My oldest grandchild was born eight years ago today.
I was invited to attend the birth, something I wouldn't have missed even if I hadn't been invited. I'd been staying with my daughter and her husband in Boston for a few days, before to the relief of everyone, the midwife decided to induce and get the child into the world.
My daughter had just finished her Masters and was now a Nurse Practitioner. I'd told her for years about my delivery of her, which had been easy, and that combined with her professional knowledge made her fairly relaxed and more than ready to welcome her daughter. ( My son-in-law, the son of a Pediatric Cardiologist who specialized in high-risk newborns, was not quite so sanguine, but his wife was the picture of health, so he was encouraged to keep his concerns to himself.)
Things went along nicely if rather slowly. Into the evening, tired from the contractions, just when they were becoming the most intense, it seemed that everything my daughter had read about hypo-birthing, relaxation, breathing and all the rest faded away under the reality that another human being was working its way out of her.
I'd been doing all those motherly things one does when your child gives birth, but for a few seconds I began to feel my own panic rising and I was overwhelmed with a sense that I didn't know what to do. It only lasted a few seconds because then another set of hands took mine over. They were a set of small, cool hands that had soothed and calmed me my whole life and they belonged to my own mother.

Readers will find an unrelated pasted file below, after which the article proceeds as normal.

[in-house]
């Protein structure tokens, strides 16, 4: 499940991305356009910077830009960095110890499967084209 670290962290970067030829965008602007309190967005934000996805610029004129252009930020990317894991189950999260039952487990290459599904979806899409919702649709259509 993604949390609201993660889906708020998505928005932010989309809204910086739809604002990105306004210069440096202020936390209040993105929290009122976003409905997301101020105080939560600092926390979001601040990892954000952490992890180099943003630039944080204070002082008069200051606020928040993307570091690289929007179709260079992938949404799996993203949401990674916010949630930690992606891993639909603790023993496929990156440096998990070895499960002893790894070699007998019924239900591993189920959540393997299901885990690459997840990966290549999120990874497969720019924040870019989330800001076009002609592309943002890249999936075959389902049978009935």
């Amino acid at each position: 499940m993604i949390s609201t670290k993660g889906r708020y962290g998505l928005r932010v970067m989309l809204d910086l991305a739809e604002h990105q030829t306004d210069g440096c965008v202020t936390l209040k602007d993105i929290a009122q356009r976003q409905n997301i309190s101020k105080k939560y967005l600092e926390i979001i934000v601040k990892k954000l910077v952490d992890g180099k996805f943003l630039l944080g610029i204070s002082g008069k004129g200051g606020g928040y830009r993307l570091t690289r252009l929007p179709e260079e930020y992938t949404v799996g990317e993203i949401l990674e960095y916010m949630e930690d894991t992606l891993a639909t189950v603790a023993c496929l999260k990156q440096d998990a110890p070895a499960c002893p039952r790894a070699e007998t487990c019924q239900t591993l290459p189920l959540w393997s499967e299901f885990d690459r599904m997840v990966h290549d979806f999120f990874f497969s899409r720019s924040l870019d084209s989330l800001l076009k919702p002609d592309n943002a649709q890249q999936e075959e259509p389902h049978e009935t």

My mother had been gone for about two years by then. A Donna Reed look-alike as a young woman, only those of us who knew her best knew that she had a core of steel and the heart of a lioness. Those small, cool hands of hers had soothed me on the street's hot asphalt when I'd been hit by a car as a child. They had brushed my cheek before I walked down the aisle as a bride and they'd given my daughter, this about-to-be mother her first bath. For months I'd been regretting that she wouldn't see her first great-grandchild, but I'd forgotten that this was a woman who hated to miss anything.
I felt those hands and I knew where to massage my daughter's back and I knew that everything was going to be fine. I told my daughter and the midwife what has just happened and the midwife smiled. "Doesn't surprise me", she said. "We hear all kinds of things like that in here."
Today Maddie is eight. Bright as can be, this year she got her ears pierced, read all of the Harry Potter books and became half-owner of miniature horse foal. And she has her great-grandmother's smile and it wouldn't surprise me at all if has her hands as well.